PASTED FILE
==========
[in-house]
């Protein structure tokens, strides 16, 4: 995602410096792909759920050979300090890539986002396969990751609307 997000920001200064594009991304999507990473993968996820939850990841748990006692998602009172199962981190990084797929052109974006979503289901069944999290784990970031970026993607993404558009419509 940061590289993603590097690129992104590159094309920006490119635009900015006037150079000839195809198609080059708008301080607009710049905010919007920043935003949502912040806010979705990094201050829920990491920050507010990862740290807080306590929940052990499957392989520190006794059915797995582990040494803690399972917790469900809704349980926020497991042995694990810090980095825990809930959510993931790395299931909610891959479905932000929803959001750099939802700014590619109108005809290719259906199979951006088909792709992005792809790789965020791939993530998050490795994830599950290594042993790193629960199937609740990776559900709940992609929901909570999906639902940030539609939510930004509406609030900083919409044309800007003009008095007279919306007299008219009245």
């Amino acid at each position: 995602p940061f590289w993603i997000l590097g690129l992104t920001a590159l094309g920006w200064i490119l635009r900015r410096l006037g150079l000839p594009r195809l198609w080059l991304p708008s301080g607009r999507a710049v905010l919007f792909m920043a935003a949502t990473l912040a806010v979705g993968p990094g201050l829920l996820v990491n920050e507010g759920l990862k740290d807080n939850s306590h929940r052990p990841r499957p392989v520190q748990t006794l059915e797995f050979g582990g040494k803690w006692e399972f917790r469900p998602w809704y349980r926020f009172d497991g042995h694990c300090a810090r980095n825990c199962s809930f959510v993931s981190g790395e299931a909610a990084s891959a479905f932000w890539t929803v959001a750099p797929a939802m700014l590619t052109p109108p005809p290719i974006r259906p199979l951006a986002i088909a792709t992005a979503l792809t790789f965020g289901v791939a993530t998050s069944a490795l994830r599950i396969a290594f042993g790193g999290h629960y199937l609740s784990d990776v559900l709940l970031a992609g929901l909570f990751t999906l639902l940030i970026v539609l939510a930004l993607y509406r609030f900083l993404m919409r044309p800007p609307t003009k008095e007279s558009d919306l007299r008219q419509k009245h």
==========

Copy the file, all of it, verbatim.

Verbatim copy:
[in-house]
């Protein structure tokens, strides 16, 4: 995602410096792909759920050979300090890539986002396969990751609307 997000920001200064594009991304999507990473993968996820939850990841748990006692998602009172199962981190990084797929052109974006979503289901069944999290784990970031970026993607993404558009419509 940061590289993603590097690129992104590159094309920006490119635009900015006037150079000839195809198609080059708008301080607009710049905010919007920043935003949502912040806010979705990094201050829920990491920050507010990862740290807080306590929940052990499957392989520190006794059915797995582990040494803690399972917790469900809704349980926020497991042995694990810090980095825990809930959510993931790395299931909610891959479905932000929803959001750099939802700014590619109108005809290719259906199979951006088909792709992005792809790789965020791939993530998050490795994830599950290594042993790193629960199937609740990776559900709940992609929901909570999906639902940030539609939510930004509406609030900083919409044309800007003009008095007279919306007299008219009245």
């Amino acid at each position: 995602p940061f590289w993603i997000l590097g690129l992104t920001a590159l094309g920006w200064i490119l635009r900015r410096l006037g150079l000839p594009r195809l198609w080059l991304p708008s301080g607009r999507a710049v905010l919007f792909m920043a935003a949502t990473l912040a806010v979705g993968p990094g201050l829920l996820v990491n920050e507010g759920l990862k740290d807080n939850s306590h929940r052990p990841r499957p392989v520190q748990t006794l059915e797995f050979g582990g040494k803690w006692e399972f917790r469900p998602w809704y349980r926020f009172d497991g042995h694990c300090a810090r980095n825990c199962s809930f959510v993931s981190g790395e299931a909610a990084s891959a479905f932000w890539t929803v959001a750099p797929a939802m700014l590619t052109p109108p005809p290719i974006r259906p199979l951006a986002i088909a792709t992005a979503l792809t790789f965020g289901v791939a993530t998050s069944a490795l994830r599950i396969a290594f042993g790193g999290h629960y199937l609740s784990d990776v559900l709940l970031a992609g929901l909570f990751t999906l639902l940030i970026v539609l939510a930004l993607y509406r609030f900083l993404m919409r044309p800007p609307t003009k008095e007279s558009d919306l007299r008219q419509k009245h």